Although the Prado Museum has centuries of art history, the Reina Sofia Museum is limited to only the past hundred or so years and yet it is still just as fascinating.
For modern art lovers this is one of the best museums in the world. There are few art galleries that offer such a wide collection of modernist painters from around the world in one place.
Located in the “Golden Triangle of Art” in Madrid (this includes the Prado and Thyssen-Bornemisza), the Sofia has one of the best collections of Pablo Picasso and Salvador Dali, Spain’s most famous, ground-shattering and influential painters, side by side.
The museum is pretty easy to spot. It is the massive building with two glass towers bordering in the front entrance. Admission is quite reasonable at six Euros, however there are discounts available as well.
The Sofia is open every day from ten in the morning until nine at night (seven on Sundays), except Tuesdays, when it is always closed.
In its twentieth year open, the Sofia was inaugurated in 1992 and since then has gained a reputation for becoming the foremost progressive museum in Spain. This is because its mission is quite different than other museums.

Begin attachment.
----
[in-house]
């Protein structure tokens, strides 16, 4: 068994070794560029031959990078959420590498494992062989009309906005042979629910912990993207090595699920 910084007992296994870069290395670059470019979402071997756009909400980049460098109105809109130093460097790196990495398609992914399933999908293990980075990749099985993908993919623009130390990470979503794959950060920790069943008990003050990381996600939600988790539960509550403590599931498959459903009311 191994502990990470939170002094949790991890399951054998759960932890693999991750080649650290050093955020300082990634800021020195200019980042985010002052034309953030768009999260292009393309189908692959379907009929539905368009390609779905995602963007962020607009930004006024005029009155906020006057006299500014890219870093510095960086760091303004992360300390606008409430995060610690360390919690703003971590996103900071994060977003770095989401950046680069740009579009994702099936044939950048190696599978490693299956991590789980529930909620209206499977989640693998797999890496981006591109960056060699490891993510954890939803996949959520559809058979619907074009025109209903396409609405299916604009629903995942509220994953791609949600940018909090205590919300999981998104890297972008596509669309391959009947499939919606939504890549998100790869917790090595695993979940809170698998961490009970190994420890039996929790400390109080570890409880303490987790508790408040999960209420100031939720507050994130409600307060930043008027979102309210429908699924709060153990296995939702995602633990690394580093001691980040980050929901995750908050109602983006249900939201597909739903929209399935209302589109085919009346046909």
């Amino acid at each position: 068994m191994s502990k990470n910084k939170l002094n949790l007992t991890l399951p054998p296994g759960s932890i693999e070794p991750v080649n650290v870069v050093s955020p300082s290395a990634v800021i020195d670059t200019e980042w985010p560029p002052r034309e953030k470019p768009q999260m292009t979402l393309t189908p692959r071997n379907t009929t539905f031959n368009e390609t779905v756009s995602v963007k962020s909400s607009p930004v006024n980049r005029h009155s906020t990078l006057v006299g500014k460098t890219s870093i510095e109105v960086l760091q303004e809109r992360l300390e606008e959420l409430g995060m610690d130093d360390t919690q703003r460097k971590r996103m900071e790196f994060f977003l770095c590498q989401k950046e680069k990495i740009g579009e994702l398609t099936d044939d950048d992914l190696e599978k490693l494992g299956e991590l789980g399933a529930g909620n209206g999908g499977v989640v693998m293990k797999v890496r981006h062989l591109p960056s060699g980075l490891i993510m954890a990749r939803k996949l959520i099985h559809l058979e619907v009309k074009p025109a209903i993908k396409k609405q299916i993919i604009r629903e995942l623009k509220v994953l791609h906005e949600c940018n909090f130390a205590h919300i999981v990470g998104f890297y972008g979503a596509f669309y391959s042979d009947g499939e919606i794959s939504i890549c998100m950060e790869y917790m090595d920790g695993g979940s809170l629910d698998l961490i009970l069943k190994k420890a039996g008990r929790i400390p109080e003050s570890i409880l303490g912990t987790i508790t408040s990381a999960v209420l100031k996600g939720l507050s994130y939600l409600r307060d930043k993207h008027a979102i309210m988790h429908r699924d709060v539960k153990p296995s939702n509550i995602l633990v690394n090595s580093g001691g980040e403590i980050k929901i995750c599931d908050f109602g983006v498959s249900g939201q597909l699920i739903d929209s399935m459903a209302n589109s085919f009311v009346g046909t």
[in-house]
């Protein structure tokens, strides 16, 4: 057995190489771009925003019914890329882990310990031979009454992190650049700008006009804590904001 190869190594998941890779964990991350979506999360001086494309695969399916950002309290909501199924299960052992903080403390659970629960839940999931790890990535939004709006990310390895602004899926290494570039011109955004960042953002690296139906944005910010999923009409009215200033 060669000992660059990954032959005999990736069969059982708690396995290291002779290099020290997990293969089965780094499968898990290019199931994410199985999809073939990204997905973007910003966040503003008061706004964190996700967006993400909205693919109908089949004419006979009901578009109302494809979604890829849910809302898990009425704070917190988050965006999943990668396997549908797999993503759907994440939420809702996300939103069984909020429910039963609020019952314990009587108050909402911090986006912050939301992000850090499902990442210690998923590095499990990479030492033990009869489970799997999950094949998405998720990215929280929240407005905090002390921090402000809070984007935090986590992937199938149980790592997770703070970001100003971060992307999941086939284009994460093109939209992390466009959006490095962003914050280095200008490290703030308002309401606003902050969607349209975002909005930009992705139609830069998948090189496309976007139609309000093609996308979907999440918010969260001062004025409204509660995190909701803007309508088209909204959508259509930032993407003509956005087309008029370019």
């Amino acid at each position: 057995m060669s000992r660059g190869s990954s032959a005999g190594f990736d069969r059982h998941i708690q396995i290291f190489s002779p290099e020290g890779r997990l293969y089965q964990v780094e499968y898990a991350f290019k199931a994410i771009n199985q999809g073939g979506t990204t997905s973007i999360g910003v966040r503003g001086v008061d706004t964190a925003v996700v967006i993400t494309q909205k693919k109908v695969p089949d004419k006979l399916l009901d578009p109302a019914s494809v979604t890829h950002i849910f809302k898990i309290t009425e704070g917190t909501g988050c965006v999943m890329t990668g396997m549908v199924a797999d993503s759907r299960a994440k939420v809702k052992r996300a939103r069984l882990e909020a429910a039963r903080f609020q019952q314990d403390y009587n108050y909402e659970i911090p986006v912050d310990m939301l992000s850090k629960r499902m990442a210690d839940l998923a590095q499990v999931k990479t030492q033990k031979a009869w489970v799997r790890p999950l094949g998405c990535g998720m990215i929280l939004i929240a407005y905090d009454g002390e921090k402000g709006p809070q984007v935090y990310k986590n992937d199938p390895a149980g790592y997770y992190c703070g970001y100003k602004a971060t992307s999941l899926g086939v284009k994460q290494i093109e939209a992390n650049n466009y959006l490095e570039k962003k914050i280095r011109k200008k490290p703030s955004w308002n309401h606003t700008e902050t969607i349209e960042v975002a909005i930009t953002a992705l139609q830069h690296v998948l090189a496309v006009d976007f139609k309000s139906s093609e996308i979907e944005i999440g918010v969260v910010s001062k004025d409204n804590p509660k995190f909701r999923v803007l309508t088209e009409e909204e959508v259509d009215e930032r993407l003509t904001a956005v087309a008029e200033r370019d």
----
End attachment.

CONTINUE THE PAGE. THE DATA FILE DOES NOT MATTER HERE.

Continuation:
The Reina Sofia Museum tries to avoid the commercialized idea of a museum and instead tries to engage their visitors in a thoughtful dialogue as they witness numerous perspectives of art history.
The museum is also an archive, which offers free access to its massive library. Here, documents, books, journals, sound recordings, videos and photos are all on display for the public’s study. The library is home to over one hundred thousand books!
This museum should not be missed if you are an art lover visiting Madrid. Along with a vast collection of Picasso’s work and Dali’s work there are many other famous Spanish painters from the 20 th Century with their work on display including Juan Gris, Joan Miro, Pablo Gargallo and Julio Gonzales, among many others.
But this gallery is not limited to Spanish painters and has many important works by international painters like Max Ernst, Georges Braque and Francis Bacon. Guernica, by Pablo Picasso, is the arguably the most famous work in the museum.
This 1937 oil painting is one of the most important cubist pieces ever made, releasing an important anti-war message in response to the atrocities of the Spanish Civil War.